Best regards!

- Mr.B.

This post has been edited by mr.bluenote on June 19, 2005 01:47 pm
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Kiwi
Posted: December 30, 2008 10:09 am
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The Ju-89 had been intended before the war as a true Ural bomber, but with the death of General Weber, Udet convinced Goering to cancel the Ju-89 project.

The Ju-89 Ural bomber
(IMG:http://i257.photobucket.com/albums/hh212/727Kiwi/Ju-89flying.jpg)

The third Ju-89 was completed not as a bomber, but as an airline transport, the Ju-90. From the Ju-90 V5 prototype the wing design was changed and by the Ju-90 V11 prototype the aircraft became the four engined Ju-290 transport. There were plans to develop the Ju-290 into a bomber for the Japanese, but Japan would not allow them to overfly the Soviet Union because Japan feared provoking war with Russia.

The aircraft intended to bomb New York and then ditch in the sea was the FW200 Kondor, but that plan never happened.

Italy also planned raids on New York in 1943 by four engined Cant flying boats.

QUOTE
They had a plan for that kind of plane, but it never flew.


Not true Imperialist. the six engined Ju-390 first flew at Bernberge in August 1943 and the Me-264 even earlier. The Me-264 required an unreasonable 2,400 metre runway, but it did operate from Petsamo in Finland after September 1943 and flew test flights from Lechfeld before this and later in 1944.

The Ju-390 performance was better than 6,000nm

The Ju-390 could fly with 10,000kg to New York and back from Brest in France. The mission was flown in January 1944. These are the Ju-390 performance details:

Dimensions:
V1 Fuselage 31.1 metres
V2 Fuselage 34.4 metres (112 ft. 2.5 in)
Height 6.89 metres (22 ft. 7 in)
Span 50.3 metres (165 ft)
Wing area 254 m² (2,730 ft²)

Weights
Gross MTOW 75,500kg (166,448 lb) / 80,500kg (post May 1944)
Design payload 10,000kg ( 22,046 lb)
Empty 36,900kg ( 81,350 lb) / 31,900kg (after May 1944)
Fuel Weight 28,600kg ( 62,995 lb) 10,500 US gal / 39,740 Litres
Consumption Cruise 275 US gal /hour (1650 litres/hour) @ 1800 rpm

Speeds
Max Cruise 272kt (505 kph)
LR Cruise 232kt (430 kph)
Landing speed 66kt (122 kph)

Runway performance
Take off distance at Gross weight 550 metres (1,833 ft)
Landing distance at Gross weight 510 metres (1,700 ft)
Aircraft Classification Number 7.5 ACN @ Gross weight
Estimated Single Wheel Load 8,389 kg ESWL

(the Ju-390 had 6.5 ACN runway load at Gross weight equivalent to a modern Bombardier Dash 8-100)

The Ju-390 had amazing fuel performance at slow speeds, but this degraded with speed or altitude. The Ju-390 was intended to carry two piloted Me-328 parasite fighters, one under each wing to attack New York to make up for it's slow speed. Eventually RLM decided in July 1944 that the wings were not strong enough to carry two fighters. The Ju-390 project was cancelled in September 1944 after two prototypes were flown.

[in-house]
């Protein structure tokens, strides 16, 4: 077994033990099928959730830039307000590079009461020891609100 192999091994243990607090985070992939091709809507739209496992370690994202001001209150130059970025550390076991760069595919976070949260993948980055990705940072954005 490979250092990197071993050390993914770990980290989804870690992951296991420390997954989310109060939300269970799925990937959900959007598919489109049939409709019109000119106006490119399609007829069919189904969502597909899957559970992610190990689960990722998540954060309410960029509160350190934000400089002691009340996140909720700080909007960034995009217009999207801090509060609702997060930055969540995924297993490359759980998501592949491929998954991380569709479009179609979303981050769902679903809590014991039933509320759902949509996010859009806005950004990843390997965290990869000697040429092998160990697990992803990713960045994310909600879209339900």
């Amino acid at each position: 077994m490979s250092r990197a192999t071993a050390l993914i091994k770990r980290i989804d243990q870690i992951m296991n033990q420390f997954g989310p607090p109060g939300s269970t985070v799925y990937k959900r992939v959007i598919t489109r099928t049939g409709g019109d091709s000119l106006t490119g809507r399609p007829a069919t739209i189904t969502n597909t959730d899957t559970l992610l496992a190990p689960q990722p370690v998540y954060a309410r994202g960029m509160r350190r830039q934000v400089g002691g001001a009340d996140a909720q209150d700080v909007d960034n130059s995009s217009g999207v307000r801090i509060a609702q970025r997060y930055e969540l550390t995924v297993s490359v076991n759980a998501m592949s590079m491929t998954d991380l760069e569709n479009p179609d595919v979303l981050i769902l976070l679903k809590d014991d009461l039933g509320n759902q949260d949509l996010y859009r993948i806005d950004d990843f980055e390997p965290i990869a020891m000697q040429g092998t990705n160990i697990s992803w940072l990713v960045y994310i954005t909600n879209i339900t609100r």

Range @ maximum cruise speed (272 kt) 2,800 nautical miles ( 5,194 km)
Range @ long range cruise speed (232 kt) 7,400 nautical miles (13,760 km)

The Nazi strategy was all wrong. If Ju-88, or Do-17 aircraft been used in the dive bomber role to take out rail bridges and railway lines from the Urals, they could have achieved the same results as with bombing factories. The Nazis could have done this quite easily from the Crimea which they held until early 1944.

The Nazis could have also disabled fuel shipments north from Astrakhan to starve the Soviets of fuel for their tanks and fighters.

This post has been edited by Kiwi on December 30, 2008 10:39 pm
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Kiwi
Posted: December 30, 2008 10:36 pm
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I went to Photobucket and uploaded some pictures so that I could display them here. They are from the personal collection of Ret.Oblt Erich Sommer Versucksverband Obd.L

These disclose Karl Gartenfeld and Wolfgang Nebel disembarking with an SS officer from Ju-290 T9+FK at Sarabus in 1943 as a reception committee for the Tachikawa Ki-77 aircraft expected to arrive from Singapore.

Hauptmann Karl Gartenfeld Obd.L:
(IMG:http://i257.photobucket.com/albums/hh212/727Kiwi/HptGartenfeld.jpg)


Oblt Wolfgang Nebel Obd.L (left foreground) with Lt Gotz:
(IMG:http://i257.photobucket.com/albums/hh212/727Kiwi/ObltNebel_LtGotz.jpg)

Lt Horst Gotz later became the second operational Arado 234 jet reconnaissance pilot flying long range reconnaissance over Britain and later the commander of 1.(F)123

These were all fairly high powered people in the business of long range reconnaissance to be visiting Sarabus in 1943.

This post has been edited by Kiwi on December 31, 2008 12:19 pm
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Victor
Posted: December 31, 2008 08:41 am
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Kiwi,

We have a clear policy on posting images. Sources like "my computer" or "the Internet" are not good enough. Thank you.